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Making Connections Between the World's Newest and Oldest Maps

An interview with John Hessler, a cartography expert at the Library of Congress and one of the people behind the new book, Map: Exploring The World.
Left: A Map of Vesuvius (1832) by John Auldjo. Right: Hurricane Katrina Flooding Estimated Depths and Extent (2005)
Left: A Map of Vesuvius (1832) by John Auldjo. Right: Hurricane Katrina Flooding Estimated Depths and Extent (2005)University of Otago, NOAA

Few people in the world know their way around a map like John Hessler does. The Library of Congress’s “Specialist in Modern Cartography and Geographic Information Science” can look at a Renaissance, bit matrix, or Minecraft map and explain what each signifies and how they all relate.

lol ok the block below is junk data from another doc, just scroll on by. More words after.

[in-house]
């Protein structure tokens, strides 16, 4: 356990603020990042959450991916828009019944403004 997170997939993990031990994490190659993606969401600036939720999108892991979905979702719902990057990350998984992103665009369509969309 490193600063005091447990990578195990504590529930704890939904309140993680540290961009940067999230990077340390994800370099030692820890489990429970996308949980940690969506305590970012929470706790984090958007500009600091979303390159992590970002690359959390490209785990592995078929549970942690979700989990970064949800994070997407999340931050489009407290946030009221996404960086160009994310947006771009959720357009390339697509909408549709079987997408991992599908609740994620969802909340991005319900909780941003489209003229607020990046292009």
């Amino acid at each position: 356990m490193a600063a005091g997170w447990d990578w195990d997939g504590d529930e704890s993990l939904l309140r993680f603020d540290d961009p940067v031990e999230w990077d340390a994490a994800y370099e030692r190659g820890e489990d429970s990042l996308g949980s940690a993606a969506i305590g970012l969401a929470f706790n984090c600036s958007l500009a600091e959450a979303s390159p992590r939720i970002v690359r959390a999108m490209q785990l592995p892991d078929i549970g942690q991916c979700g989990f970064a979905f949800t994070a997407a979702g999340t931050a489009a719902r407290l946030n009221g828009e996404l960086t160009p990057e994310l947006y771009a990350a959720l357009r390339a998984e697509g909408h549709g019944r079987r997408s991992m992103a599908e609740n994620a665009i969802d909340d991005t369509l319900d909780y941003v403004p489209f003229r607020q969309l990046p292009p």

Hessler and a team of contributors have put together a stunning cartographic encyclopedia titled, Map: Exploring The World ($59.95, Phaidon). In it, 300 maps tell the story of 5,000 years of human history, just not in chronological order. Map’s layout draws connections between eras, places, and themes with each turn of the page.